With Superman under Circe’s control, Wonder Woman is forced to fight him, which she does very well – at first.
However, eventually she has to make a choice – save Superman but not the civilians she’s left behind or rescue the civilians from Magog and see Superman come under Circe’s control forever. Naturally, Diana chooses to save the little people first.
Of course, being Wonder Woman, she pulls off a miracle, first defeating Magog, then her lasso restoring Superman to himself.
Later, drama over, Wonder Woman decides she needs a way to ensure she never forgets the little people – so she takes a leaf from Clark’s book and takes up writing.
Is it any good?
Again, another not especially remarkable piece. It’s not awful and it has a few good twists, but at the end of the main action, you don’t feel like you’ve seen anything you’ve not seen before. Lasso brain-fix? Check. Superman/Wonder Woman outmuscling a trap? Check. Superman/Wonder Woman making a sacrifice to do the right thing, that ultimately turns out not to be a sacrifice? Check.
Indeed, in common with Wonder Woman #40’s overwriting and over-explaining, Peter J Tomasi’s gives us not just a grandiose Superman and Wonder Woman who need to explain the plot to one another…
…but a Circe who spends all her time either explaining the plot to everyone or monologuing about what she’s going to do but never actually does.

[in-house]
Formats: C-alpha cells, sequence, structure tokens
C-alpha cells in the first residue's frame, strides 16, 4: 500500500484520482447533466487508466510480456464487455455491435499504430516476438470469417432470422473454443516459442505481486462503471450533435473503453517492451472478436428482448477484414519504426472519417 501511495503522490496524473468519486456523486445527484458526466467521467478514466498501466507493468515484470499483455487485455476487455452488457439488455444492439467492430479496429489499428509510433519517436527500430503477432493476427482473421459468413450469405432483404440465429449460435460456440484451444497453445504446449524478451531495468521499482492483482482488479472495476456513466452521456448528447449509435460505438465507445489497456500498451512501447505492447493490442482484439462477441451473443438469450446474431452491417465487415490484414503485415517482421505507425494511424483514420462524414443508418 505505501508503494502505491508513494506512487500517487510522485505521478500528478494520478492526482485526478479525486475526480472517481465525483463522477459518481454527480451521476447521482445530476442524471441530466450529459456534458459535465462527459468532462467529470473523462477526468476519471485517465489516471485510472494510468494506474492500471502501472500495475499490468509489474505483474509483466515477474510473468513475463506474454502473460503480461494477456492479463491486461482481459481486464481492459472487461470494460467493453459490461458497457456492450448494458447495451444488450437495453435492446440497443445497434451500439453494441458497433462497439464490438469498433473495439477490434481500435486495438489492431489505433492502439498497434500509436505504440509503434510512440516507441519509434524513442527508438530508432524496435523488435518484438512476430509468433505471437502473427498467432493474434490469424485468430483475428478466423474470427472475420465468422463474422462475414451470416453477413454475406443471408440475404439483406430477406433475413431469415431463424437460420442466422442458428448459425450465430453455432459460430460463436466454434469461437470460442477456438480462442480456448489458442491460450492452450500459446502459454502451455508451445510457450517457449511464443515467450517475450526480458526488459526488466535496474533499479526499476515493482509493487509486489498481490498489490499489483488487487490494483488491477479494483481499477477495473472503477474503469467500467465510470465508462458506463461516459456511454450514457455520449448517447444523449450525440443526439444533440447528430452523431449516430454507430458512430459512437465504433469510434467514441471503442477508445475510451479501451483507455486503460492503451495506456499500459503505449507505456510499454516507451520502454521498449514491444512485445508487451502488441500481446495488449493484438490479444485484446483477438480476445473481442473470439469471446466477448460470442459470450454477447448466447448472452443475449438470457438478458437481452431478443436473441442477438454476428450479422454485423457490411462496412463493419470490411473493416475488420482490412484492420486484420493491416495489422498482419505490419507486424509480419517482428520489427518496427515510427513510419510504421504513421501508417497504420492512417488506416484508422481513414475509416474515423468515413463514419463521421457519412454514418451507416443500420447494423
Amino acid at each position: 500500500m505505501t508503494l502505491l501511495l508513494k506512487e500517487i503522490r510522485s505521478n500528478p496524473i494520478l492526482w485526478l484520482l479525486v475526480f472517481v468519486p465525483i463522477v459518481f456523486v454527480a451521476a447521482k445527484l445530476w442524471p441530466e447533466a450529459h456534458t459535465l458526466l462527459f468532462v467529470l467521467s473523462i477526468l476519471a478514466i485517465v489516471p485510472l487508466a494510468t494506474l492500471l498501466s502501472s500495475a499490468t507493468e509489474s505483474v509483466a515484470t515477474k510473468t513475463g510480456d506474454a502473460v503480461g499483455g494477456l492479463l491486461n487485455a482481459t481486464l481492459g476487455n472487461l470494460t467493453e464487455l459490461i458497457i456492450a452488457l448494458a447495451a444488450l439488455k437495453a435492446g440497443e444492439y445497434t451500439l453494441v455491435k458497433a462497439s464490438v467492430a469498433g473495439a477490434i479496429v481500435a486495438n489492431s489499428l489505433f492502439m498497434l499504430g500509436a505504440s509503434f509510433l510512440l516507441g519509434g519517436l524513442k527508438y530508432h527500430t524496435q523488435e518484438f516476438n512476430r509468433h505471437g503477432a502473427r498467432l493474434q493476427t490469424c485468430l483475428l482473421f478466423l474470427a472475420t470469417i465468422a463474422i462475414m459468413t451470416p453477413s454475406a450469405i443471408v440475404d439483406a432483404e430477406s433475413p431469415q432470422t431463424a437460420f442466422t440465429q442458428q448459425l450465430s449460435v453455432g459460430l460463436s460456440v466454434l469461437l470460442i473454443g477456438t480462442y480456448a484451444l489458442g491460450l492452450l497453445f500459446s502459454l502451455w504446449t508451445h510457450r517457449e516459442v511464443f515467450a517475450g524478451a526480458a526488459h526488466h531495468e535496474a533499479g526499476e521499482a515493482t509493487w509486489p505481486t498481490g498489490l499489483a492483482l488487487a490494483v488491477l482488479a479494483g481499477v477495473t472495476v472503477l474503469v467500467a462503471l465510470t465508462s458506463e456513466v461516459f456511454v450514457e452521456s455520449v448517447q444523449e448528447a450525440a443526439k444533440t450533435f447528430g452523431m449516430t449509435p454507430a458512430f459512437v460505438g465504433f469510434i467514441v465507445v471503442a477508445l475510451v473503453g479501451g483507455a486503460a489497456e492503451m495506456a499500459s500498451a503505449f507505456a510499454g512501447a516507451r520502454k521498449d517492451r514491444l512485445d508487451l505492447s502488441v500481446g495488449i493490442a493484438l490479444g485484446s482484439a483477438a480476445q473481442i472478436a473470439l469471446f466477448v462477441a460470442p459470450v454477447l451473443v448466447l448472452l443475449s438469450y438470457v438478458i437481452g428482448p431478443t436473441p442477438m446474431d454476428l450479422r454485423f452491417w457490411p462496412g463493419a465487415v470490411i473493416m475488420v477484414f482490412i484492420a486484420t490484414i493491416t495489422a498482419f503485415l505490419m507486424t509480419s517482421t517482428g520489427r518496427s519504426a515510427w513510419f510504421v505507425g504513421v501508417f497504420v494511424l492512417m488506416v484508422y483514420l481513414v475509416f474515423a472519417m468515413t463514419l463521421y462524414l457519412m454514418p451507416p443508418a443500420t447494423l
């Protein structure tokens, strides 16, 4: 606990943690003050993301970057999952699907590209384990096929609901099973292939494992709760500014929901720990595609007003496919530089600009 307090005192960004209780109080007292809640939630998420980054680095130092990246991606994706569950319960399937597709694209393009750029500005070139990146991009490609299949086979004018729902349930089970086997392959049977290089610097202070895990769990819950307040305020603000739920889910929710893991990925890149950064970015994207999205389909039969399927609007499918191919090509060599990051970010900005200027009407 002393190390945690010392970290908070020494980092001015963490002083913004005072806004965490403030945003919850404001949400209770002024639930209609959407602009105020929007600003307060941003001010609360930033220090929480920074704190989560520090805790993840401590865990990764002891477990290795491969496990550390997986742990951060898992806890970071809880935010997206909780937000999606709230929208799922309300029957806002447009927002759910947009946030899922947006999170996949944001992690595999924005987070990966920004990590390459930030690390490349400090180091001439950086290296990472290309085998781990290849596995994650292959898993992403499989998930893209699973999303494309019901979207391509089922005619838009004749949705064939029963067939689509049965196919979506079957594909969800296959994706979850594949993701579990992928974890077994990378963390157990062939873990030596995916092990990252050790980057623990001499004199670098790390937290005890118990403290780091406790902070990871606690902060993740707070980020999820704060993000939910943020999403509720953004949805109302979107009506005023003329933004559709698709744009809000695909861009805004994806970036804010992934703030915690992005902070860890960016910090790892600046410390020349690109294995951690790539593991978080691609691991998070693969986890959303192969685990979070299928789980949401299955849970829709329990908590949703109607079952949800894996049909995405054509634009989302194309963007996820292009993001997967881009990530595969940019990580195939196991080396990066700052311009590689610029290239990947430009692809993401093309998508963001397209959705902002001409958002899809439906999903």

It’s again the kind of monologuing, grand-standing and verbosity used by a writer who doesn’t rely on the artist or the reader enough to convey and understand the story without it being constantly explained in the dialogue. The result is clichéd, hackneyed and something no one could ever say out loud with a straight face – supervillain or not.
Where are the red pens? On their way to Burbank, by the looks of it.
Still, if you ignore the bulk of the dialogue, it’s a decent slug-fest, with some good scenes of carnage. The end scene of Wonder Woman taking up writing is something that adds to her and ties in quite neatly with pre-nu52 continuity…
…and the artwork really ends up quite good in places.
Nevertheless, compared to Charles Soule’s auspicious opening story, Tomasi’s debut has been “comic books as usual”, coasting by on the return on previous characters going through the same old motions, rather than any truly original or innovative thinking.
Here’s hoping that a couple of months off will give everyone a bit of inspiration.
Wonder Woman ’77 #4
Diane Prince wakes up after fainting! What can be going on?
When she hears a call for help, she tries to become Wonder Woman, but can’t!
Because someone else is Wonder Woman!
When she tries to tell Steve Trevor, it turns out he’s not feeling quite himself, either.
So she returns home, only to find… her family!
Is it any good?
It’s all a bit of a treat, really. Indeed, this was pretty much the comic most people were hoping for when it was announced, not the disco inferno edition of the first three issues.
Firstly, there’s a huge improvement in the art, to the extent that every frame looks exactly like the actor in question, whether we’re talking Lynda Carter or Debra Winger. Because, as you might have noticed, we have some acknowledgement of TV continuity, including Wonder Woman’s sister, Drusilla aka Wonder Girl…
While the alternative Wonder Woman and Steve Trevor aren’t quite Cathy Lee Crosby and Kaz Garas, they’re pretty close, implying that’s who writer Marc Andreyko is getting at, even if maybe DC doesn’t have the likeness rights:
Has Wonder Woman woken up in the parallel universe of the 1974 TV movie? Or is something else afoot? Whatever the case, it’s an interesting question, asked in an interesting way, without epic over-writing. I loved it!